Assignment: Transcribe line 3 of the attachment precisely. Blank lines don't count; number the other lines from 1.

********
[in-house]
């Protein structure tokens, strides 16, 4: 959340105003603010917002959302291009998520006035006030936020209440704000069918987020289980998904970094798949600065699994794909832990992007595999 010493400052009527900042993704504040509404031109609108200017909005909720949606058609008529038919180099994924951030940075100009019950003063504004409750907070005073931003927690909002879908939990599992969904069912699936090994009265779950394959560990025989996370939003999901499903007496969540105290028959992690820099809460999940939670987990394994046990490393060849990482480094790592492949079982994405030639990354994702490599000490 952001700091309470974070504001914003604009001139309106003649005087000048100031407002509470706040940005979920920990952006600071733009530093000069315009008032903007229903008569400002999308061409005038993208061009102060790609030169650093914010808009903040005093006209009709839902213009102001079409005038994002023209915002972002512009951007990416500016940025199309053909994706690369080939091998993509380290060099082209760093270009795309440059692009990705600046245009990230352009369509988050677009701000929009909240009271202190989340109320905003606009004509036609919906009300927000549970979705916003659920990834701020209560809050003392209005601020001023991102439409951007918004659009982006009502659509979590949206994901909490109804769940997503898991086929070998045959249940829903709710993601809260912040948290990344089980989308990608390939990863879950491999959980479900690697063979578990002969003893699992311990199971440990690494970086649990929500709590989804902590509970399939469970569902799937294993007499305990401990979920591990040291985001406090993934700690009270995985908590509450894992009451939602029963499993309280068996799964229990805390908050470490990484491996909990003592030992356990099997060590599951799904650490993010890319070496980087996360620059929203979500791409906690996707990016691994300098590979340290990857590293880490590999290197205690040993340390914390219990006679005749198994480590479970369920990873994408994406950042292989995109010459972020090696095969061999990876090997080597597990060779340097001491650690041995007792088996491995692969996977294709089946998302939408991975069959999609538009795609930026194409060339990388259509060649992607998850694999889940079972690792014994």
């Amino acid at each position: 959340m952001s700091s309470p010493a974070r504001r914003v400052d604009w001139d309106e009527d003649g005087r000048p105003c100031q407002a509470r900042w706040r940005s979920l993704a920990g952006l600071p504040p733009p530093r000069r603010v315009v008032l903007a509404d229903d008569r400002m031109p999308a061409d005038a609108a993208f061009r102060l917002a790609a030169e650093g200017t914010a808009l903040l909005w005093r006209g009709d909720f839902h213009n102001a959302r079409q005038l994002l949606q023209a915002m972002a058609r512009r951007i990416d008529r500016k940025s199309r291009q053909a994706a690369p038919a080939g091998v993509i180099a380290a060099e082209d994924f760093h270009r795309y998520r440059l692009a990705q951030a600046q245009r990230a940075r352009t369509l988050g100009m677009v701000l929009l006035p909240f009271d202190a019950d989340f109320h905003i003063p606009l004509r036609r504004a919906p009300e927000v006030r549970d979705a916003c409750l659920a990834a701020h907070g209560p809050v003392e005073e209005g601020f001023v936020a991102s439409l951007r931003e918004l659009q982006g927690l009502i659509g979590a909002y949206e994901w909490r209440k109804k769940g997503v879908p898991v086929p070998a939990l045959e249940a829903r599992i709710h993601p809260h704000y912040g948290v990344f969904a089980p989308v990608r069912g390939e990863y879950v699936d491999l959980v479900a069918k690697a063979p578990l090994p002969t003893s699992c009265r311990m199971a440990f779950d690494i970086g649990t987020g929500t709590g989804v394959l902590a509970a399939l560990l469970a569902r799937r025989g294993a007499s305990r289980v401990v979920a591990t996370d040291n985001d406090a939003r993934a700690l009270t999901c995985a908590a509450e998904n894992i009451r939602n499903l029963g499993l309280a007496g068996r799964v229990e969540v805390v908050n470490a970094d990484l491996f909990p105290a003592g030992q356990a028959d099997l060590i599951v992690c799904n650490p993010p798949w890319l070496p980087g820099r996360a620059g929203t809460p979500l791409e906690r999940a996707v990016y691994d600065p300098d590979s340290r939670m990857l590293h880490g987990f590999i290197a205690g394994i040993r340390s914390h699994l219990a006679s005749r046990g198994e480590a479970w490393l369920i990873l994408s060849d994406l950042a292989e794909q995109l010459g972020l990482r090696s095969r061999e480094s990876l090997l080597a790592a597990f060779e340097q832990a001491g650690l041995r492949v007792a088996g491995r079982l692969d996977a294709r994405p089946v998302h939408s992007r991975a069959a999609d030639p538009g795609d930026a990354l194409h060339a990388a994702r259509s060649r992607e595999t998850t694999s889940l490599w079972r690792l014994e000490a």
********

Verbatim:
């Amino acid at each position: 959340m952001s700091s309470p010493a974070r504001r914003v400052d604009w001139d309106e009527d003649g005087r000048p105003c100031q407002a509470r900042w706040r940005s979920l993704a920990g952006l600071p504040p733009p530093r000069r603010v315009v008032l903007a509404d229903d008569r400002m031109p999308a061409d005038a609108a993208f061009r102060l917002a790609a030169e650093g200017t914010a808009l903040l909005w005093r006209g009709d909720f839902h213009n102001a959302r079409q005038l994002l949606q023209a915002m972002a058609r512009r951007i990416d008529r500016k940025s199309r291009q053909a994706a690369p038919a080939g091998v993509i180099a380290a060099e082209d994924f760093h270009r795309y998520r440059l692009a990705q951030a600046q245009r990230a940075r352009t369509l988050g100009m677009v701000l929009l006035p909240f009271d202190a019950d989340f109320h905003i003063p606009l004509r036609r504004a919906p009300e927000v006030r549970d979705a916003c409750l659920a990834a701020h907070g209560p809050v003392e005073e209005g601020f001023v936020a991102s439409l951007r931003e918004l659009q982006g927690l009502i659509g979590a909002y949206e994901w909490r209440k109804k769940g997503v879908p898991v086929p070998a939990l045959e249940a829903r599992i709710h993601p809260h704000y912040g948290v990344f969904a089980p989308v990608r069912g390939e990863y879950v699936d491999l959980v479900a069918k690697a063979p578990l090994p002969t003893s699992c009265r311990m199971a440990f779950d690494i970086g649990t987020g929500t709590g989804v394959l902590a509970a399939l560990l469970a569902r799937r025989g294993a007499s305990r289980v401990v979920a591990t996370d040291n985001d406090a939003r993934a700690l009270t999901c995985a908590a509450e998904n894992i009451r939602n499903l029963g499993l309280a007496g068996r799964v229990e969540v805390v908050n470490a970094d990484l491996f909990p105290a003592g030992q356990a028959d099997l060590i599951v992690c799904n650490p993010p798949w890319l070496p980087g820099r996360a620059g929203t809460p979500l791409e906690r999940a996707v990016y691994d600065p300098d590979s340290r939670m990857l590293h880490g987990f590999i290197a205690g394994i040993r340390s914390h699994l219990a006679s005749r046990g198994e480590a479970w490393l369920i990873l994408s060849d994406l950042a292989e794909q995109l010459g972020l990482r090696s095969r061999e480094s990876l090997l080597a790592a597990f060779e340097q832990a001491g650690l041995r492949v007792a088996g491995r079982l692969d996977a294709r994405p089946v998302h939408s992007r991975a069959a999609d030639p538009g795609d930026a990354l194409h060339a990388a994702r259509s060649r992607e595999t998850t694999s889940l490599w079972r690792l014994e000490a």